Results and Discussion
We first set a constant translational velocity 10 m/s for carbon nanotube in the x direction. In both models a and b, the carbon nanotube slides on the substrate. However, rolling occurs in model c where the carbon nanotube and the Si substrate are both covered with hydroxyl groups. When the hydroxyl groups’ ratio of carbon nanotube and Si substrate are both 10%, the carbon nanotube rolls on the Si substrate, accompanied by slight sliding (Additional file 1: Movie S1). Moreover, if the hydroxyl groups’ ratio on the carbon nanotube and Si substrate are 10 and 20%, respectively, the carbon nanotube keeps rolling on the Si substrate during the simulation time (Additional file 2: Movie S2). Figure 2a shows the three-dimensional motion trajectory of a C atom on carbon nanotube when the hydroxyl groups’ ratio on carbon nanotube and Si substrate are 10 and 20%, respectively. The motion of the C atom represents the motion of the carbon nanotube because the carbon nanotube will not change its shape obviously. Carbon nanotube’s coordinate in the z direction moves up and down obviously, and the maximum of z displacement is about 1.3 nm, which is similar to the diameter of SWCNT (10,10) of 1.38 nm. The result indicates the motion of rolling. The carbon nanotube moves about 10.8 nm in the x direction. Because the constant velocity 10 m/s in the x direction is applied to the carbon nanotube, which makes the carbon nanotube move 9.5 nm in the x direction during the 950-ps motion process. Therefore, the extra moving distance in the x direction is 1.3 nm. The value is equal to the maximum of z displacement, which indicates rolling is dominant in the motion. Besides, the slight sliding in the y direction also occurs. The reason can be attributed to the disequilibrium force along the axial direction of the carbon nanotube due to the random distribution of hydroxyl groups, which makes the carbon nanotube slide along the y direction. The similar phenomena can be found in another research work . When the hydroxyl groups’ ratio on the carbon nanotube and Si substrate changes to 5% and 5%, and 5% and 10%, the movement of carbon nanotube becomes different. Figure 2b shows the positon of a C atom in the z direction when the hydroxyl groups’ ratio on carbon nanotube and Si substrate is 5%/5%, 5%/10%, 10%/10%, and 10%/20%, respectively. In the cases that the hydroxyl groups’ ratio is 5%/5% and 5%/10%, sliding is the major movement, accompanied by slight rolling. In the case when hydroxyl groups’ ratio is 5%/5%, the carbon nanotube slides about 500 ps accompanied by slight rolling and then rolls about 500 ps. In the case when hydroxyl groups’ ratio is 5%/10%, the carbon nanotube slides about 500 ps with slight rolling and then keeps sliding.
To establish the mechanism of the change of motion mode due to hydroxyl groups, we examine the interface potential energy under different conditions, as SWCNTs’ motion behavior is influenced by interface potential barrier . The interfacial potential energies between carbon nanotube and Si substrate in models a and c are displayed in Fig. 3a, b, which is obtained by allowing the carbon nanotube slide over the substrate for 20.0 and 20.0 nm along the x and y directions, respectively, after relaxation. In model c, the case with the hydroxyl groups’ ratio of carbon nanotube and Si substrate 10%/20% is selected because the carbon nanotube keeps rolling under this condition. In the ideal model a, owing to the incommensurate state between the carbon nanotube and Si substrate, the distribution of the potential energy between interfaces is even. As a result, the carbon nanotube slides on the substrate. However, in model c, the interaction of hydroxyl groups between interfaces leads to an enormous change of interfacial potential energy. The peak of local potential barrier even reaches the order of 107 eV. The random distribution of hydroxyl groups causes the uniform distribution of the high potential barrier. Therefore, the carbon nanotube cannot cross the potential barrier directly, resulting in rolling to reduce the interfacial potential barrier. Because the potential barrier covers the whole surface due to random distribution of hydroxyl groups, the carbon nanotube keeps rolling along the x direction. To the cases in which the ratio of hydroxyl groups of carbon nanotube and Si substrate is 5%/5%, 5%/10%, and 10%/10%, their potential barrier is relatively lower than the case in which the hydroxyl groups’ ratio is 10%/20%. The reason is that fewer hydroxyl groups on the interface result in weaker interaction. When the kinetic energy of carbon nanotube is higher than the barrier, it slides. Otherwise, the carbon nanotube begins to roll.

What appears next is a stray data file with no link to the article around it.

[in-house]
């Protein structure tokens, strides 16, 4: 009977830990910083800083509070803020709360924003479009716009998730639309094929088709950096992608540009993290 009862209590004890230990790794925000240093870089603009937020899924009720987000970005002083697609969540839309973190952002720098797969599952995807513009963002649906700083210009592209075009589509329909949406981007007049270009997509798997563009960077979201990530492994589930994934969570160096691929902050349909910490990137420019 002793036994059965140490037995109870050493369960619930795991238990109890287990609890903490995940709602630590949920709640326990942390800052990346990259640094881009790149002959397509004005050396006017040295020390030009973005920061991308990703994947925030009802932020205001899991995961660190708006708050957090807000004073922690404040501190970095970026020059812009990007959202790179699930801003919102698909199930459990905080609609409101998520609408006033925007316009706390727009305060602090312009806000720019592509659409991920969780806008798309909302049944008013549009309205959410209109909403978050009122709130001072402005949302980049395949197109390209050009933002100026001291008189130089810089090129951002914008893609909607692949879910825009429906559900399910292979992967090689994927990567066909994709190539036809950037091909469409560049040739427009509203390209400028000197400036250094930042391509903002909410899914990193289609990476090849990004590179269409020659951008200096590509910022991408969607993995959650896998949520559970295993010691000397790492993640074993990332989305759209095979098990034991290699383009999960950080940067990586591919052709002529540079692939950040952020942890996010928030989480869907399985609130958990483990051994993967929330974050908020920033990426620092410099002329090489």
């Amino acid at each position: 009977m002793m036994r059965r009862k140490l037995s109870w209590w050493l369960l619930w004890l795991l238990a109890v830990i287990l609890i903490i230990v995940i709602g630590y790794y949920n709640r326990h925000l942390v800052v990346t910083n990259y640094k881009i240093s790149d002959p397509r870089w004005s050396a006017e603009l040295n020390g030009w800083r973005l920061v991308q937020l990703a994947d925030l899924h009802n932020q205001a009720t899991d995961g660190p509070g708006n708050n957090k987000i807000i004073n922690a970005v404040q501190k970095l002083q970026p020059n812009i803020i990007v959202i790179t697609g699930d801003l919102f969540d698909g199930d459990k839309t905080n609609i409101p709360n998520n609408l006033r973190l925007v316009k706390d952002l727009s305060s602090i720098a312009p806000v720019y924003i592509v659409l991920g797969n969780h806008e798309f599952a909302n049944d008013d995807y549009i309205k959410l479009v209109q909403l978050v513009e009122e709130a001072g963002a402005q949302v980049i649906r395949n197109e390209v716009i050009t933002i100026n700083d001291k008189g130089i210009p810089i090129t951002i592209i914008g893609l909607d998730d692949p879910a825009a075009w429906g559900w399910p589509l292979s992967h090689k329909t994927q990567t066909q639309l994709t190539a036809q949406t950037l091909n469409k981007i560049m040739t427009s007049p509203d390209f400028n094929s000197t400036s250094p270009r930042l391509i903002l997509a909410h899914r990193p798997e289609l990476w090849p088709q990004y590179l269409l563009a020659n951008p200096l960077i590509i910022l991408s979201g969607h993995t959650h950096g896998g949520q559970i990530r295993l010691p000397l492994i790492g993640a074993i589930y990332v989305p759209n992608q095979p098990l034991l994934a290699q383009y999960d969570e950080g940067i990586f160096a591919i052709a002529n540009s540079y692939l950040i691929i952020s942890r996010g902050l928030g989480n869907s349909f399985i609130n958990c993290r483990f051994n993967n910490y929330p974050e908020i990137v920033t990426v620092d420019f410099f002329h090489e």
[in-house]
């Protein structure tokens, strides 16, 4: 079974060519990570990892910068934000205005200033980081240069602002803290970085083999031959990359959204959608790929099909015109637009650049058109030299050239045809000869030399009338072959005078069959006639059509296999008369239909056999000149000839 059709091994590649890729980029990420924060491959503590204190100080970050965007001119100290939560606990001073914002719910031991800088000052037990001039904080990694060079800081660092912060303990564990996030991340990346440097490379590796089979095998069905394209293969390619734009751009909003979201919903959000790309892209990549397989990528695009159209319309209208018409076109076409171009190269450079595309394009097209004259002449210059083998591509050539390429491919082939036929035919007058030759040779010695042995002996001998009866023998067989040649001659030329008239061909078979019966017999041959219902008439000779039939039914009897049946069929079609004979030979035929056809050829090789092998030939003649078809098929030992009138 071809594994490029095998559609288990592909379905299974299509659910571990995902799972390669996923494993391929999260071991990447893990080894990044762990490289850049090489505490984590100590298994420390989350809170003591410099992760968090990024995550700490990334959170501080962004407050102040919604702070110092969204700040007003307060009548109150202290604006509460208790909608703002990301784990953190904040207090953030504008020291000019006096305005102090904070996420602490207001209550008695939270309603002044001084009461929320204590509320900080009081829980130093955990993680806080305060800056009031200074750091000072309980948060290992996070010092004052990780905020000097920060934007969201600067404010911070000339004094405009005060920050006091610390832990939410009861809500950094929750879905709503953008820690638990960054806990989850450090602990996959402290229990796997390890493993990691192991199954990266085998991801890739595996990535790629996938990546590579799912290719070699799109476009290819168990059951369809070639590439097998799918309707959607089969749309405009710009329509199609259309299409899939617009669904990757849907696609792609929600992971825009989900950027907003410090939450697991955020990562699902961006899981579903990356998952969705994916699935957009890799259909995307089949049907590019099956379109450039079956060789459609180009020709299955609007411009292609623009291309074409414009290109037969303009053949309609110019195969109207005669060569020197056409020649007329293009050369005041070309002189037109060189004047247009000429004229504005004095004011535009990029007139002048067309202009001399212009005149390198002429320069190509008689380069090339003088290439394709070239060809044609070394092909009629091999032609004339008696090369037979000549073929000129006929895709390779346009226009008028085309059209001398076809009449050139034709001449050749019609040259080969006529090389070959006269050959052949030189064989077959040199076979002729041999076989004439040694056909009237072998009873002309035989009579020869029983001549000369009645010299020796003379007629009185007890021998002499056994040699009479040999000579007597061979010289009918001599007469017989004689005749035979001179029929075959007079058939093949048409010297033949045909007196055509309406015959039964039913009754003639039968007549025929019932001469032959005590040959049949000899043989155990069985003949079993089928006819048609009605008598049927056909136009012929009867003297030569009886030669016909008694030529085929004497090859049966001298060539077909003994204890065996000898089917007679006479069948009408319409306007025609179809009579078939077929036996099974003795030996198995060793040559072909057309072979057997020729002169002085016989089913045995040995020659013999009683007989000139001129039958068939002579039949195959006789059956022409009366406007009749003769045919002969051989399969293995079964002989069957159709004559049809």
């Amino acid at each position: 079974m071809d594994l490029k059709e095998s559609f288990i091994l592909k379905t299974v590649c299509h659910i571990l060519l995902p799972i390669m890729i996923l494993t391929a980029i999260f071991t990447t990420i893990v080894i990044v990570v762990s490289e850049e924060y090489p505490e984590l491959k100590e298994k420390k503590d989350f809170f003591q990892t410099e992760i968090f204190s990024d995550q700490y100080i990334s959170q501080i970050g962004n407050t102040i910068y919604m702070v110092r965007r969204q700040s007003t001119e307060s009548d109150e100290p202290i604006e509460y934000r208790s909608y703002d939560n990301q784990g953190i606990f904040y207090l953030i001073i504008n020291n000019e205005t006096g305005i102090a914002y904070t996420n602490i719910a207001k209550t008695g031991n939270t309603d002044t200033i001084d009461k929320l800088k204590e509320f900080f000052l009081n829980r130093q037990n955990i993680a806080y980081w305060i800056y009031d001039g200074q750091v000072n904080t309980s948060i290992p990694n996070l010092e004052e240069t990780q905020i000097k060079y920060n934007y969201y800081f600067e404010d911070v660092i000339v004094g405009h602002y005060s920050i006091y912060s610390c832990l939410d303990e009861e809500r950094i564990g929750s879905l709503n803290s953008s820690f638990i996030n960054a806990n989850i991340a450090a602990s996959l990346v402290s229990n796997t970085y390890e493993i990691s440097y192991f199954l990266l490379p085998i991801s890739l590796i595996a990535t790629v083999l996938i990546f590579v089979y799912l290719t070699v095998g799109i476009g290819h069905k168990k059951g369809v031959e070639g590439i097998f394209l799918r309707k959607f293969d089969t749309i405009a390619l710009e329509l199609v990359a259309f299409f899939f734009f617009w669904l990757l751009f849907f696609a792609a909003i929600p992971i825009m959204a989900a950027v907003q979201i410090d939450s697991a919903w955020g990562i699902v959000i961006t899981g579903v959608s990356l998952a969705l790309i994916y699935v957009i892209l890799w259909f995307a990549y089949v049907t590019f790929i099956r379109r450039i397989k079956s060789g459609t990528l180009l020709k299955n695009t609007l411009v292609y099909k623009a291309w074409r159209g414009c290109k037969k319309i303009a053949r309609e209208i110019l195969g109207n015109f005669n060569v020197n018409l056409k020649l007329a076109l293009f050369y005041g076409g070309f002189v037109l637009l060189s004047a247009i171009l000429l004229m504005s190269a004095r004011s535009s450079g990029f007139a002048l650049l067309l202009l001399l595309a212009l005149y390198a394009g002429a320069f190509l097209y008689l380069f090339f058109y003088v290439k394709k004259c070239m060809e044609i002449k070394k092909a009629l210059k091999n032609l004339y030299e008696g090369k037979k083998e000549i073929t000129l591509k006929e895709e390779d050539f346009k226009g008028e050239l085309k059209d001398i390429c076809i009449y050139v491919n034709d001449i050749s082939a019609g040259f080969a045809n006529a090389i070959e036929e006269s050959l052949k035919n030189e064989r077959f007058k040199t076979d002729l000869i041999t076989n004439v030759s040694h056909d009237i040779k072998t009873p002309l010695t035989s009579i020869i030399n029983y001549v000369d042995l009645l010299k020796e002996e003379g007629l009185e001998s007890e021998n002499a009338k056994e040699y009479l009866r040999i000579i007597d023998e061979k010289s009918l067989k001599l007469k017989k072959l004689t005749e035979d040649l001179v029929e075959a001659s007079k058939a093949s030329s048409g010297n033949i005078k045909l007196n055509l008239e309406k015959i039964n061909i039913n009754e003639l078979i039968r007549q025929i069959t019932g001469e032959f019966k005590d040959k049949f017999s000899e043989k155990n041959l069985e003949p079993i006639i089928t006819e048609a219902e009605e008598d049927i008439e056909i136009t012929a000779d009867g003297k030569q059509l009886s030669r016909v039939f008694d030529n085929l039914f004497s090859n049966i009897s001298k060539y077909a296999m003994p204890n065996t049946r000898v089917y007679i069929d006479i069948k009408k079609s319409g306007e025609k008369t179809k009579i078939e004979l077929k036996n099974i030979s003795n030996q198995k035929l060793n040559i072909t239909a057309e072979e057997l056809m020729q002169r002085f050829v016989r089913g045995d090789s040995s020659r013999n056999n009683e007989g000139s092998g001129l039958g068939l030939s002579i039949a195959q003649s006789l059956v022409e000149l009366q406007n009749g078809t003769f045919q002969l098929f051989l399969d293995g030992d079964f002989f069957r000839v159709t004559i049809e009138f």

The introduction of hydroxyl groups between interfaces influences not only the motion of carbon nanotube but also the friction between interfaces. Figure 3c shows the average friction on carbon nanotube in six cases, where the hydroxyl groups’ ratio of the carbon nanotube and Si substrate is 0/0, 0/10%, 5%/5%, 5%/10%, 10%/10%, and 10%/20%, respectively. The results exhibit that the average friction increases significantly with the hydroxyl groups’ ratio. In models a and b, the average friction force is nearly zero. Since surface roughness increases due to the introduction of hydroxyl groups, average friction in model b is greater than that in ideal model a. The inset in Fig. 3c shows the fluctuation of lateral force in model b is larger than that in model a. In model c, because the carbon nanotube and Si substrate are both grafted hydroxyl groups, the fluctuation of lateral force and the mean friction are significantly greater than those in models a and b. When the hydroxyl groups’ ratio is 10%/20%, the mean friction increases to about 2.19 nN.
For more in-depth insights of the mechanism of the friction and motion behavior, we have studied the chemical bonds during motion. We observe that hydrogen bonds form between hydroxyl groups on interfaces. The corresponding average hydrogen bond numbers in these six cases are illustrated in Fig. 3d. The increment of the hydrogen bond number leads to higher potential barrier and friction with the increase of the hydroxyl groups’ ratio. This is in content that the hydrogen bond had great influence on friction .